Is Your Morning Cup of Coffee Sustainable?
When you pour yourself a steaming mug of coffee or pick up your favorite latte at your local coffee shop, do you know what impact it has on the world? It could make a bigger difference than you think if the beans are grown and processed sustainable.
What is Sustainable Coffee?
Sustainable is defined as “conserving an ecological balance by avoiding depletion of natural resources.” When applied to coffee, this means farmers are:
- Making use of as many renewable resources as possible
- Avoiding chemicals to minimize pollution
- Using processing methods designed to reduce waste
Coffee sustainability also involves how buyers do business with growers. Buying practices deal favorably with those who rely on coffee for their livelihoods and support the continued operation of their farms.
Sustainable vs. Commodity: Buying and Harvesting Practices
Commodity coffee lines the shelves of grocery stores and is sold at many restaurants, fast food outlets and gas stations. The practices behind these low-priced brews are anything but friendly to the environment or to coffee farmers and produce coffee lacking in unique characteristics.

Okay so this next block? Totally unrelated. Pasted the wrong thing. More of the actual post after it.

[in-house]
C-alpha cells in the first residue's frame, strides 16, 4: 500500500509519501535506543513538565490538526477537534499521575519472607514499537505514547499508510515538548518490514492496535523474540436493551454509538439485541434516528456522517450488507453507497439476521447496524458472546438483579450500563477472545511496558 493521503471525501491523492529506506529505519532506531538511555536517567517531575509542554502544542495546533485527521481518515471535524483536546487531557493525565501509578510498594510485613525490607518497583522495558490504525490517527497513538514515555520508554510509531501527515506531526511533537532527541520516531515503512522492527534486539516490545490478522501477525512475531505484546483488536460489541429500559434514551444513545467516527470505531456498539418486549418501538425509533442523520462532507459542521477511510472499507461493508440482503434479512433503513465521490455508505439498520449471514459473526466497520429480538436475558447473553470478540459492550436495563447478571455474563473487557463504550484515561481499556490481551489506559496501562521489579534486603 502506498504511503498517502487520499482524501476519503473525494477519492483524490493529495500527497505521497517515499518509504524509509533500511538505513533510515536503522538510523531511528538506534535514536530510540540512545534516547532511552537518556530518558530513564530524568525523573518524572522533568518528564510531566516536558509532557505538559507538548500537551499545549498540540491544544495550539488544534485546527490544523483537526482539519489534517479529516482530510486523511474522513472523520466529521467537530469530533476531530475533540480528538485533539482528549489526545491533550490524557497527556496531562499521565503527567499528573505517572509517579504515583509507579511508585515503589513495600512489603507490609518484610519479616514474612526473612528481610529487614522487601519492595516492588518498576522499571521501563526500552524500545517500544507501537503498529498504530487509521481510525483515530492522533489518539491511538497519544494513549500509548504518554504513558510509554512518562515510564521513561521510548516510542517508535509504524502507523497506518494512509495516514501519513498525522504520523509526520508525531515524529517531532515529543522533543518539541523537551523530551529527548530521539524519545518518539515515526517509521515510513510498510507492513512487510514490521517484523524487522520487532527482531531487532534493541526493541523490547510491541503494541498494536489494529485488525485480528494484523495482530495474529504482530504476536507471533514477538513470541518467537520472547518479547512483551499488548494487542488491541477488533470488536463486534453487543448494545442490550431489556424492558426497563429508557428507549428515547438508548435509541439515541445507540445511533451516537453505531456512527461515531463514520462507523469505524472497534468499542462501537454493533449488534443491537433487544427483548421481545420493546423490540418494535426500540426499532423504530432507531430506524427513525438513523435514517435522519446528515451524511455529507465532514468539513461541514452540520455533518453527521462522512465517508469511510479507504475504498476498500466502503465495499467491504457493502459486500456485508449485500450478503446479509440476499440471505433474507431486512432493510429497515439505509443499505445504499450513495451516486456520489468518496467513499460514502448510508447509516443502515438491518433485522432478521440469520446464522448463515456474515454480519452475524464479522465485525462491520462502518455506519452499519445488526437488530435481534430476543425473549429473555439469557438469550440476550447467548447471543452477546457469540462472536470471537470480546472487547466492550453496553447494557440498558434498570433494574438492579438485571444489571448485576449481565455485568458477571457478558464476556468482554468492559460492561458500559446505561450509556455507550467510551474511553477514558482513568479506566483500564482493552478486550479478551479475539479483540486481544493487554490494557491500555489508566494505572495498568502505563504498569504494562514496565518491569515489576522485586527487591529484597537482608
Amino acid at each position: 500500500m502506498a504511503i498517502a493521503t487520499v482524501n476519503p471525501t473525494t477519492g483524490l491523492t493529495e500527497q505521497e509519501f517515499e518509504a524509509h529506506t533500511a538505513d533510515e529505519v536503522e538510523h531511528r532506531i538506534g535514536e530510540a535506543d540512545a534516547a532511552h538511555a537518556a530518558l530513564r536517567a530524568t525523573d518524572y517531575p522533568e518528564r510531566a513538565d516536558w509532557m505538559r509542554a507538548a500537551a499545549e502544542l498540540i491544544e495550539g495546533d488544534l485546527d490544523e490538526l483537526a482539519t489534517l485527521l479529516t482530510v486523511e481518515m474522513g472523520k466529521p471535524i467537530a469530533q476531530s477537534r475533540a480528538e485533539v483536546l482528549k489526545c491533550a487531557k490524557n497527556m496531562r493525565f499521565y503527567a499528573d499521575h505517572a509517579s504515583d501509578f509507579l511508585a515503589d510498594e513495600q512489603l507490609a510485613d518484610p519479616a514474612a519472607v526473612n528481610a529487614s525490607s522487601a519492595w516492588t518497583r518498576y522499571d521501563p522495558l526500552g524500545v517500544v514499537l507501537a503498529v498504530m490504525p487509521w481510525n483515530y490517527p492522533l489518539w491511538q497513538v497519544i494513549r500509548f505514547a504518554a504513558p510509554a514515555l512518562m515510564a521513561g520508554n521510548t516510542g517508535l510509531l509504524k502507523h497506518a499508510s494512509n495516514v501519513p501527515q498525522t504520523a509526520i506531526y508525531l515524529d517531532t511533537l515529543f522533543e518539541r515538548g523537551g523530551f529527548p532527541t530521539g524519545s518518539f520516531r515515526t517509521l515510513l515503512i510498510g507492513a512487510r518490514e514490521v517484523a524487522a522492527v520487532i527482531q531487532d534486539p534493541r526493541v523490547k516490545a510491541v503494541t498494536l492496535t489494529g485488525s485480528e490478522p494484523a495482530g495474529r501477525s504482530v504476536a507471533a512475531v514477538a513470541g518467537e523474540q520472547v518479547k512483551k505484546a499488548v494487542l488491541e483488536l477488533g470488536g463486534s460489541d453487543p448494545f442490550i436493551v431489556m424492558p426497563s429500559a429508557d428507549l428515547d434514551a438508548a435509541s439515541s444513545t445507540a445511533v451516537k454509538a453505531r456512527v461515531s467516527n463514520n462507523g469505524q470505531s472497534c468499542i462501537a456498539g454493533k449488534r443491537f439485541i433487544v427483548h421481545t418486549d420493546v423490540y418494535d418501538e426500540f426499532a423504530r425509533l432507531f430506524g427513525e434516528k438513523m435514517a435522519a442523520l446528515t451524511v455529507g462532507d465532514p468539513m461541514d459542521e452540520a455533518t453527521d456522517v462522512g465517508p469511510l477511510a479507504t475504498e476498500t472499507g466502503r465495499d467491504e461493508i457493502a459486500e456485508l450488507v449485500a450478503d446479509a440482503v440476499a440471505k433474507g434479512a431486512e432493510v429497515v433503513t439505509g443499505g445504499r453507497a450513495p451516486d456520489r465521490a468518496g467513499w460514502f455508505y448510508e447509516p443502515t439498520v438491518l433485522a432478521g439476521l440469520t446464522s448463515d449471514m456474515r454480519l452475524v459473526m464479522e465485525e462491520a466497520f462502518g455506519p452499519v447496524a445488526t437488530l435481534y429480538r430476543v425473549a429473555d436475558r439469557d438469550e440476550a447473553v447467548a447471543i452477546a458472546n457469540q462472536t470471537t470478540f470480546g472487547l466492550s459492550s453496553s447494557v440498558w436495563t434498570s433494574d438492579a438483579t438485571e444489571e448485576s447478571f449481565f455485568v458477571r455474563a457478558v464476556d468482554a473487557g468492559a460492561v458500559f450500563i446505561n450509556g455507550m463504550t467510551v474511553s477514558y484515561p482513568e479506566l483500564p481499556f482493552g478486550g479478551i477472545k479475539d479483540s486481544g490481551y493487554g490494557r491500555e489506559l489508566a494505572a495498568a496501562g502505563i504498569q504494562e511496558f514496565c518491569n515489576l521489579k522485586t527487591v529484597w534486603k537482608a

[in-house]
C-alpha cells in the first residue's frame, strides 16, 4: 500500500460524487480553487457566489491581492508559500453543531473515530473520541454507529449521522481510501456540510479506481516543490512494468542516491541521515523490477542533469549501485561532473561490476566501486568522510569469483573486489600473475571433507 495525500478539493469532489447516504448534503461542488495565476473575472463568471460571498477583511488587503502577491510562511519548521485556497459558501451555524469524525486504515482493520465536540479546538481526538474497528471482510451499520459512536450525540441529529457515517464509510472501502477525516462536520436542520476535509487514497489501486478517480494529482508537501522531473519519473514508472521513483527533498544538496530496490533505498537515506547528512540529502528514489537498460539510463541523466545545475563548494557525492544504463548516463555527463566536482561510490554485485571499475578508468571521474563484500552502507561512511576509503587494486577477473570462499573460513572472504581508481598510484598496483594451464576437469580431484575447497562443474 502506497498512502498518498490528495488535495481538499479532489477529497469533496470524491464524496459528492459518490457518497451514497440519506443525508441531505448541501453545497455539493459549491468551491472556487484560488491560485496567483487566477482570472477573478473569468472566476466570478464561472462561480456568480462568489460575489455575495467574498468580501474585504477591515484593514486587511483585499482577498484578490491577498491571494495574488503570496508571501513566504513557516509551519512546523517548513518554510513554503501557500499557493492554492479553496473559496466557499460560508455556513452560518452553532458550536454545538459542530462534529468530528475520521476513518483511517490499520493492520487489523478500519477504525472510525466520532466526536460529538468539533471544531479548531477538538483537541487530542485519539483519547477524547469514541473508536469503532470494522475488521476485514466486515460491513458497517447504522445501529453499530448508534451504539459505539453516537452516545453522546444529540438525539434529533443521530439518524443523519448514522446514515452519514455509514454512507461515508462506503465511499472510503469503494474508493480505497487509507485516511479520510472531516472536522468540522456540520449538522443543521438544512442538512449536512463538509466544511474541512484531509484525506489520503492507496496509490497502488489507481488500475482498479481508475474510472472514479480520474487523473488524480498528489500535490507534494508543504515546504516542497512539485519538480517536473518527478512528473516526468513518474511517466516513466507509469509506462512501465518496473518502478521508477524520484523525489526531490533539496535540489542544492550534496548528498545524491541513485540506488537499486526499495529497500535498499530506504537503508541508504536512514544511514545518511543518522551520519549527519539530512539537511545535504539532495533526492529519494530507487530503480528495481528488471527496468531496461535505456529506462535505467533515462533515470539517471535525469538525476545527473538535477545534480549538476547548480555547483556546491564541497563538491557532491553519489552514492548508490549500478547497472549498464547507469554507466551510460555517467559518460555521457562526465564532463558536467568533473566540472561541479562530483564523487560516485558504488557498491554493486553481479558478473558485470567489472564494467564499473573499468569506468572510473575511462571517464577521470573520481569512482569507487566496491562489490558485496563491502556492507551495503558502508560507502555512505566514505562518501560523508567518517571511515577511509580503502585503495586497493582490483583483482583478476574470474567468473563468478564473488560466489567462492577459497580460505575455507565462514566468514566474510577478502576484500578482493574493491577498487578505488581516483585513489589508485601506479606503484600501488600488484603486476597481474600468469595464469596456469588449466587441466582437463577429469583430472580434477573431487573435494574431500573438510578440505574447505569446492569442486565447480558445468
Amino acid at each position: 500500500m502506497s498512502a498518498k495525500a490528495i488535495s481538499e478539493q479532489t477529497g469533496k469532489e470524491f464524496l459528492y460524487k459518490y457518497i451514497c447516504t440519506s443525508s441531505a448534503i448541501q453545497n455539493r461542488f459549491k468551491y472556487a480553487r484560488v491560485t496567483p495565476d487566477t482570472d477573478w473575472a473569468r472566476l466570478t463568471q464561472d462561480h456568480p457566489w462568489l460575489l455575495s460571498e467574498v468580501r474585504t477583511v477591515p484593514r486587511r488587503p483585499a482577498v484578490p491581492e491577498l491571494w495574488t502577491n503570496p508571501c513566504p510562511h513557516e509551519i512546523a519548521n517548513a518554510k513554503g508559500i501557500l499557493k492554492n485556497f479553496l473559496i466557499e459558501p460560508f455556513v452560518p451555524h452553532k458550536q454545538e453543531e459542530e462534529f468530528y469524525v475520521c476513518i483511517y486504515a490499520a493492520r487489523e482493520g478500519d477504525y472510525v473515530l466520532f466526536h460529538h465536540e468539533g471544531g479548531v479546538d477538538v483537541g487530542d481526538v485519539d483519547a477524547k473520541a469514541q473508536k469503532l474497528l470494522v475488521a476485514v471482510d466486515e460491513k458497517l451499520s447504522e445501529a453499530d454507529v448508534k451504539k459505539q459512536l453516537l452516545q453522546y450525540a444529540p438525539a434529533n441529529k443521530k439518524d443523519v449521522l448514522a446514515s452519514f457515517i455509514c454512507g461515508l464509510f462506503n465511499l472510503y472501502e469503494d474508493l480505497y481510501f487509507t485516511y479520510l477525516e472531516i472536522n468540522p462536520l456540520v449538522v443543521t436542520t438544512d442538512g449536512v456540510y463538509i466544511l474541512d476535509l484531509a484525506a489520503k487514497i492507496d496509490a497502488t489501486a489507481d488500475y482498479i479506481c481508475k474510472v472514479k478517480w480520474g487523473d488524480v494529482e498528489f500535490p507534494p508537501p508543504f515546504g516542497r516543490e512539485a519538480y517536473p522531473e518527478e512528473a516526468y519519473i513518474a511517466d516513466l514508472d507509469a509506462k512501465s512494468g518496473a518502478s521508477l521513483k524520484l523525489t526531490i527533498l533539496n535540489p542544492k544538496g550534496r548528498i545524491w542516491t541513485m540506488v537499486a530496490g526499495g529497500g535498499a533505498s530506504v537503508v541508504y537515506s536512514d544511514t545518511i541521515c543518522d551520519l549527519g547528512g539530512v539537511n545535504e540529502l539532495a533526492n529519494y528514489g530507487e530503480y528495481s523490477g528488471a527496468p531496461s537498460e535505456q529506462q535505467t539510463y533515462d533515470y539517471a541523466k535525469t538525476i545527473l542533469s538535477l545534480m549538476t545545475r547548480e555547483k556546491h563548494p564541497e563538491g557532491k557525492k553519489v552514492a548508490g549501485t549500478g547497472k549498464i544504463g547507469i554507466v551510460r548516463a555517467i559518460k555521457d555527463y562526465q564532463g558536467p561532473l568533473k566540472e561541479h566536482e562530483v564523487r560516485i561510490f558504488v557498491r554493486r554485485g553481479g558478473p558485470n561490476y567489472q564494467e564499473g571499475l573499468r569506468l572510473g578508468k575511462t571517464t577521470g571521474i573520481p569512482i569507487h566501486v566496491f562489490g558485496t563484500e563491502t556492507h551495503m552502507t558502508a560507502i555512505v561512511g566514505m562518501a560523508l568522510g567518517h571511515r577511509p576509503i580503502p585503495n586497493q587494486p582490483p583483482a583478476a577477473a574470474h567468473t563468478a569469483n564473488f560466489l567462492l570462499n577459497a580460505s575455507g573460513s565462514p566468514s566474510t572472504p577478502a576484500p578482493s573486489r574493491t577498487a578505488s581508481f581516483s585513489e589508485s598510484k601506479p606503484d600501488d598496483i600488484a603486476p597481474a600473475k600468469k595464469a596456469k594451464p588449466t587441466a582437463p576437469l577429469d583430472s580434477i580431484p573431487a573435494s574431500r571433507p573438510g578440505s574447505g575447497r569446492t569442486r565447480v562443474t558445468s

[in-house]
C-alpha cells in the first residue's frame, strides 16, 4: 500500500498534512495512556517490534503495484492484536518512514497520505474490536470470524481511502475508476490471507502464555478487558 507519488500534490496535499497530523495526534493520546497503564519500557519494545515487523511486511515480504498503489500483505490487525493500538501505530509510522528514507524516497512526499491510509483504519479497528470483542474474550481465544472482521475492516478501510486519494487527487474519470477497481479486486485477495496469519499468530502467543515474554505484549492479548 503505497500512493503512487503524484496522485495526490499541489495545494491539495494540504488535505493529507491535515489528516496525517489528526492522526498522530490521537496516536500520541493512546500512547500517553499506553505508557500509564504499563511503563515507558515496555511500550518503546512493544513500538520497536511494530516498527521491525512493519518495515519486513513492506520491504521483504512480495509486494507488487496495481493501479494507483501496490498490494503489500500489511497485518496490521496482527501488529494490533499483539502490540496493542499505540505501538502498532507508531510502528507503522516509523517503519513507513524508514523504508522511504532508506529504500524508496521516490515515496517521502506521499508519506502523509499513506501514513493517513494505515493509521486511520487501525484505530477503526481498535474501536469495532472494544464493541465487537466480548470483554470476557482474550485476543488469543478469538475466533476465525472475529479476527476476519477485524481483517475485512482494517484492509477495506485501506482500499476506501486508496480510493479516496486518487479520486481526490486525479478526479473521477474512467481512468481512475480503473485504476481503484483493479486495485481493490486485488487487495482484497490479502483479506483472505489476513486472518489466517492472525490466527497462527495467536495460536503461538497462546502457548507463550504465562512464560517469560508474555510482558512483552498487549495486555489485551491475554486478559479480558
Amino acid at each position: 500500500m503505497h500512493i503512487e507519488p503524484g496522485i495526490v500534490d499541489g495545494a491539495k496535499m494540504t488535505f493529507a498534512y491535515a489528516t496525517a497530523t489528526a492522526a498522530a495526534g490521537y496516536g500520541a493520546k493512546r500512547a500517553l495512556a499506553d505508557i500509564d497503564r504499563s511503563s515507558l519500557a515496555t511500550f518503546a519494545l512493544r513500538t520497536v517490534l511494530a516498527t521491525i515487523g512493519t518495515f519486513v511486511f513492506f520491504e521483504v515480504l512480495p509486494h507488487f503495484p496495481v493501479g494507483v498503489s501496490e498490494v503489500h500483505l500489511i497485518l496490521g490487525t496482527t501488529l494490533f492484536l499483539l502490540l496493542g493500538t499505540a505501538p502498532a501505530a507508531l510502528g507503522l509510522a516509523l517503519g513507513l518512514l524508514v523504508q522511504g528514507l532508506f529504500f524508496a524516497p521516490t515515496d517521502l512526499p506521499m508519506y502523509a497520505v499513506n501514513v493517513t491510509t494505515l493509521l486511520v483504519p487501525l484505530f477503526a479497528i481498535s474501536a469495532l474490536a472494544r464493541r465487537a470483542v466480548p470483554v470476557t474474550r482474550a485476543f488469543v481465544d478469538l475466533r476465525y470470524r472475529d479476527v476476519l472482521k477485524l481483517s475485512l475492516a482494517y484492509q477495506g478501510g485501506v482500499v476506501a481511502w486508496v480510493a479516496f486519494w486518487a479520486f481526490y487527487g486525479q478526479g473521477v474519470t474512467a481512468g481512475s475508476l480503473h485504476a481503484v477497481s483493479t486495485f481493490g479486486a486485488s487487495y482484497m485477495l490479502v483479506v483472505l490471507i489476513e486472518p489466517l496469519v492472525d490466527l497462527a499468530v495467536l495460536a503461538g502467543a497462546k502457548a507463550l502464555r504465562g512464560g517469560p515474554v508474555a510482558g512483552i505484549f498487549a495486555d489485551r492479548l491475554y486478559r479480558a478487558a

Coffee produced for mass market brands is grown in the sun instead of using the traditional method of growing coffee plants in the shade of other vegetation. This requires cutting down patches of native trees. Farmers may continue to clear trees if they wish to expand their growing areas, and the practice may lead to soil erosion. Sun-grown coffee often requires chemicals to keep pests at bay, and these pesticides contribute to further reduction in soil quality. Processing commodity coffee also creates waste water, which can end up in local rivers and streams.
Before being sold, commodity beans are often mixed together from several different sources, reducing the distinctive taste of the final brew. If coffee is strip picked instead of picked selectively, the flavor may also be impacted by the presence of inferior beans.
Farmers using sustainable practices cultivate shade-grown coffee, growing their plants underneath trees and other tall vegetation. This provides natural protection from damage and predators and creates a system in which natural waste fertilizes and builds soil. Promoting a sustainable growing structure keeps the soil in place and encourages native plants, insects and animals to thrive.
Harvesting only ripe berries and drying or processing them using traditional methods results in a higher-quality bean with superior flavor. Buyers desiring sustainable coffee follow fair trade or direct trade practices to ensure farmers are paid well and the coffee can be traced directly back to its source.